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  1. Default Dream Drive - Northern VA to Phoenix, then San Diego and maybe back?

    Hello road trippers,

    I've been dreaming of driving across the states from the East to the West since I migrated here about 20 years ago but I have really not planned anything well enough to have the courage and the will to come to a fruition. With my 4th child coming out in a weeks time, and having realized that my 3 other kids are growing up, I told my wife that this trip must be done no later than next summer. This will at least give me some time research, plan, and save. Plus, by that time, our 4th child will be about a year old. I am a teacher by profession so I get summer off so basically I do have some time on hand.

    With that being said, I wanted to know if there's a logical order on how to approach this big endeavor. What I know is that I need some proper guidance so I can get a better sense on how I can pull this off. To give you a vague idea on what I currently envision:

    Goal: Round trip from Leesburg, VA to San Diego, CA
    Timeline: Whole of Summer 2022 (give or take about 8/9 weeks)
    Vehicle of Choice: Family Van (2012 Odyssey)
    Wishlist:
    1. Only drive during the day (or at least not past 8pm)
    2. Stop at family friendly spots/cities/attractions
    3. Safe route with ample stops when needed (gas, RR, food)
    4. See/stay with relatives and friends along the way (Atlanta GA, Houston TX, Phoenix AZ)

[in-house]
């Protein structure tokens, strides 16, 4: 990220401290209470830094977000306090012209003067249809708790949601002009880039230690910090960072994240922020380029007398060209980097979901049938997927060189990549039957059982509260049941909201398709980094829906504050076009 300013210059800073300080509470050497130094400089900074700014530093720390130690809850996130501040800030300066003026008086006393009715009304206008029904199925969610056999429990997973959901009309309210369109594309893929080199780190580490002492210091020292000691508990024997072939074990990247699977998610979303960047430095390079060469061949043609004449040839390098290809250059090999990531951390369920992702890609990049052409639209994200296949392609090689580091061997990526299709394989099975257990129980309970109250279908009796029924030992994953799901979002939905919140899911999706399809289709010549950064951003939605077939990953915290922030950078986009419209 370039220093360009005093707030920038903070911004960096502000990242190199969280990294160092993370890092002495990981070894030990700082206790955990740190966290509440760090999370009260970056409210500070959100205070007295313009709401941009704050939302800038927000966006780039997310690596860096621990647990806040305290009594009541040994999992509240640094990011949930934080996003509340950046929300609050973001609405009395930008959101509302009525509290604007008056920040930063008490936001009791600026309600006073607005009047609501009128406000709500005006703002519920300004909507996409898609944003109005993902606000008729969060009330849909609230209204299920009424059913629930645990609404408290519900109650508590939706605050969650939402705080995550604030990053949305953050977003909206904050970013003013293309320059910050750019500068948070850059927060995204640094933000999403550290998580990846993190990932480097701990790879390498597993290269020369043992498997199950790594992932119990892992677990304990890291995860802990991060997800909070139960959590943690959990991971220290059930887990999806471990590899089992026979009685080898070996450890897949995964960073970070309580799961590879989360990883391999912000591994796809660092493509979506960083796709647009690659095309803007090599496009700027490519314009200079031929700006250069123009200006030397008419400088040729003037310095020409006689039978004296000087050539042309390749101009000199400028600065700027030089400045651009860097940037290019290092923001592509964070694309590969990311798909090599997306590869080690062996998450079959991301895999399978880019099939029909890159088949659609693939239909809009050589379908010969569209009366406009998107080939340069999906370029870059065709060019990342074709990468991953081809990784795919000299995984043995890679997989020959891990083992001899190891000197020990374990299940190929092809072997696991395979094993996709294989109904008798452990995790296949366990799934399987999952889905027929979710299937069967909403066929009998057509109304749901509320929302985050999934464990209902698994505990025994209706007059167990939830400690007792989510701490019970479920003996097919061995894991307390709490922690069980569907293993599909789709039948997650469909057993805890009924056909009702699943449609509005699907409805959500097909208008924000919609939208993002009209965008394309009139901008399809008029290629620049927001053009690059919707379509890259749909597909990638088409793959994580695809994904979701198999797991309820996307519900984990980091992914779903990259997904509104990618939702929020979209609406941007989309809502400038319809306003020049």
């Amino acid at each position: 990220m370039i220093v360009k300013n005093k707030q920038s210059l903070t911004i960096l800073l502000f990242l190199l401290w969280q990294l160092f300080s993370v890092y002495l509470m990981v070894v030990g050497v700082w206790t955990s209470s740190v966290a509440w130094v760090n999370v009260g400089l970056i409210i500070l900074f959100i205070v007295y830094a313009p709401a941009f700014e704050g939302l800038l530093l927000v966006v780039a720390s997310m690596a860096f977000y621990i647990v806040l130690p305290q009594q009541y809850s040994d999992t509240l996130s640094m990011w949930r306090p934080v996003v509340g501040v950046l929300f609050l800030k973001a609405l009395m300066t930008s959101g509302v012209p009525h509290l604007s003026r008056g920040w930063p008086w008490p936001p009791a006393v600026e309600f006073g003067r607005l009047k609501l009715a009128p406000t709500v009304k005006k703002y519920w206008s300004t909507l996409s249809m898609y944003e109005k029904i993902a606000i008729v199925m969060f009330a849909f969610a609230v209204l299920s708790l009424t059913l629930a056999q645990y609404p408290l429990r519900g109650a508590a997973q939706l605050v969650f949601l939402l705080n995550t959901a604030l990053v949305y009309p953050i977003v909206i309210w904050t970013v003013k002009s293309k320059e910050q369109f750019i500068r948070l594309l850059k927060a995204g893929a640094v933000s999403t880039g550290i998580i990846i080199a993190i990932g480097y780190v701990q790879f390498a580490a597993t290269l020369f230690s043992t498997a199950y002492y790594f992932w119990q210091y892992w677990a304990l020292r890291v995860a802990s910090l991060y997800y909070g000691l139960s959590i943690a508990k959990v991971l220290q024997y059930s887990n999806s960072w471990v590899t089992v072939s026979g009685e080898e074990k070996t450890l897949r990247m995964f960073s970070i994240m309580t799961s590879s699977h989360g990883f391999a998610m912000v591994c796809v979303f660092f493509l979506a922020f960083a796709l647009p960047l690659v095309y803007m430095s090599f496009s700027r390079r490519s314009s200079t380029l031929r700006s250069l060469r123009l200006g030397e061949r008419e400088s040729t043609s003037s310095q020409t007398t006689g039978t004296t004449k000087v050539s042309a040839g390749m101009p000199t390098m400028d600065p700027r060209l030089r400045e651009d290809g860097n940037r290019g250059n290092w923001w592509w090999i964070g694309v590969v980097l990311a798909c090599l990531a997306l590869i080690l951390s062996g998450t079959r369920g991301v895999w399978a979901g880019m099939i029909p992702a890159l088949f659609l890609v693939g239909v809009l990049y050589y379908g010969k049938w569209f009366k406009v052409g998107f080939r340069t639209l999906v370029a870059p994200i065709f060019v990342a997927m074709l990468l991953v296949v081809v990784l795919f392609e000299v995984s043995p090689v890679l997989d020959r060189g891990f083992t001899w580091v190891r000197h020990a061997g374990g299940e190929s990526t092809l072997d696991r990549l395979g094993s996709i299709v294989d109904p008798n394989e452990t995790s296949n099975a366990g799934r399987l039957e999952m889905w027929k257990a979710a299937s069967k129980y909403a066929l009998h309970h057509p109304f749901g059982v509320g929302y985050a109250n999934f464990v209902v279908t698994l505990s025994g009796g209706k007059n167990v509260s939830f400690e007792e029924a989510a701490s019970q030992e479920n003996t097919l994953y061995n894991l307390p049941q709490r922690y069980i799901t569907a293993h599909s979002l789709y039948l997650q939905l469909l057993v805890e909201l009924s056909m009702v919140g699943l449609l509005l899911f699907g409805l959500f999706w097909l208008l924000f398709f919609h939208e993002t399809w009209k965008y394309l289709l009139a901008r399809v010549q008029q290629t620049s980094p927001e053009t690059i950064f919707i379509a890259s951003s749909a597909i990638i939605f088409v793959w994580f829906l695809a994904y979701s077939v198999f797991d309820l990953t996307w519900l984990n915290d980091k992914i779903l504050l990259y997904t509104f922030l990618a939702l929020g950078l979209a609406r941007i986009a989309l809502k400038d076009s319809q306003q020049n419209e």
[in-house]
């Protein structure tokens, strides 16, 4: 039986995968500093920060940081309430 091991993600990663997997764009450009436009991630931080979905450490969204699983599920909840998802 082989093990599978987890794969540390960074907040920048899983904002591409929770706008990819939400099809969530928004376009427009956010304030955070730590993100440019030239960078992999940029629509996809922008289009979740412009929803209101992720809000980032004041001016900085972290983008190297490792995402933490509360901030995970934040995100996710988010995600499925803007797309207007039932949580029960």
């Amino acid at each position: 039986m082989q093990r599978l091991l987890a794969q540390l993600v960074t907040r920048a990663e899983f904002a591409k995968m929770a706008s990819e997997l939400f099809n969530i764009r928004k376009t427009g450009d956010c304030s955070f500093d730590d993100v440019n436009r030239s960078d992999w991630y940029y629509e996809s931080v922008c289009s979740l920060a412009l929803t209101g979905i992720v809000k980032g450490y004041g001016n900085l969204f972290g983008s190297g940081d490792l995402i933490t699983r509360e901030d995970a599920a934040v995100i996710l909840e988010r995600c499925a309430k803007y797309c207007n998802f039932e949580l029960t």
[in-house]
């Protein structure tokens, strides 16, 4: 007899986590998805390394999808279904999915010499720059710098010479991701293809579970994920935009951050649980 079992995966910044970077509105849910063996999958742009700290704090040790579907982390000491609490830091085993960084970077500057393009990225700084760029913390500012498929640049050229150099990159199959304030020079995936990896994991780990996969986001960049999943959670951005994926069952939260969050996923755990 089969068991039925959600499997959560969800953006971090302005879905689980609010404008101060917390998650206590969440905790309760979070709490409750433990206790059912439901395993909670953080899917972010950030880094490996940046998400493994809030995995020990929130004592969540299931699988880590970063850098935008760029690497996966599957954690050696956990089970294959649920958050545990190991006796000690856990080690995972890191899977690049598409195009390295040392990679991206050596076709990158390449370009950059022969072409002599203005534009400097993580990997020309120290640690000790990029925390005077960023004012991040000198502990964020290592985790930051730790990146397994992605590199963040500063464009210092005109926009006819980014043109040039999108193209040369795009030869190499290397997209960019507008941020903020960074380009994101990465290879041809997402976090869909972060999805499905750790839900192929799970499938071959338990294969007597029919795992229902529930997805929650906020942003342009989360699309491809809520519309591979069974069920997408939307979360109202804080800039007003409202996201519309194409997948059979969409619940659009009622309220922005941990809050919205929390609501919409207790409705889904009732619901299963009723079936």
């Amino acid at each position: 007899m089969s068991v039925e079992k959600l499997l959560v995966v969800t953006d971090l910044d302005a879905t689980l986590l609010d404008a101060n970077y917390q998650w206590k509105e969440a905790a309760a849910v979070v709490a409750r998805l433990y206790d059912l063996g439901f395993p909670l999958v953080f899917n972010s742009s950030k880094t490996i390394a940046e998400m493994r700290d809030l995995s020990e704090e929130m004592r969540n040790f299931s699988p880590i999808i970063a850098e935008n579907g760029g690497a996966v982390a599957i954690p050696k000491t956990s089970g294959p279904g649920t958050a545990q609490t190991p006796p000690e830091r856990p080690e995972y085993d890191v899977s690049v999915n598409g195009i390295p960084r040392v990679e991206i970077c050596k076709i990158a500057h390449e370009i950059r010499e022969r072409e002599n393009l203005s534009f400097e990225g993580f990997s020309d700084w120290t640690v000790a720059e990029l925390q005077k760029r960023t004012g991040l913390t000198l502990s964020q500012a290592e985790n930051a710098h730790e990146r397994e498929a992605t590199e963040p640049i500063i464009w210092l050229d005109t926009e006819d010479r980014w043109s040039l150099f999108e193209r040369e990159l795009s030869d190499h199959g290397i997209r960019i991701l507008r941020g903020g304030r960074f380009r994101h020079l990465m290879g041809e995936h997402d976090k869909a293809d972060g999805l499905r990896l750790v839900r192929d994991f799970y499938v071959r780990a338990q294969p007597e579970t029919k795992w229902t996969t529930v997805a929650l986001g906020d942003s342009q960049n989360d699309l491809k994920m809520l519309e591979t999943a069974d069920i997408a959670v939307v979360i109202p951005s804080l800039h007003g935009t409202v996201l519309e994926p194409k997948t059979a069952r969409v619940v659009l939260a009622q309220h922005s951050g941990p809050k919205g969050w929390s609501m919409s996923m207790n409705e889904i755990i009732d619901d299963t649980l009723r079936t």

5. See as much places we can without sacrificing too much time on the road/driving so we can spend as much time with relatives in San Diego.

    List of questions/concerns:
    1. How do I figure out a good stopping point for the day?
    2. Should I book a hotel/motel room in advance and reference that place as my designated stop point for the day?
    3. Is having 8/9 weeks realistic for this trip?
    4. What is a good number of days to cover one way trip?
    5. Will it be preferable to use a rental instead of my personal vehicle?
    6. Budget; what is a realistic number for me to budget for this trip? 2adults, 3 kids under 12, and a barely 1yo.
    7. Route? - I initially though I-10 all the way but obviously, it is not the best/preferred way.

    Thank you!

  2. #2
    Join Date
    Jul 2007
    Location
    South of England.
    Posts
    11,665

    Default Lots to consider as you move forward with planning.

    Hello and welcome to the RTA forums !!

    You have a nice amount of time to do plenty of exploring. Technically you could drive straight across country in 5 or 6 days but that wouldn't be much fun !

    So you have a start and end point and some places/people you want to visit along the way so thats a start. You should plan on travelling no more than 500 miles a day for a family road trip, but again it's not going to be a lot of fun, just mainly covering ground.

    1) So what I would do is start studying the maps and see what appeals to you between each of the segments of the trip you already have, the more stops the longer it takes. That will give you some indication as to how many miles to cover and where a reasonable place to stop might be, but as you get intop the finer detail we can help more with that.

    2) Thats a personal choice, I prefer not to have to worry where I will be sleeping and just enjoy my day. Others like the freedom to be able to stay longer in one place and shorter in another.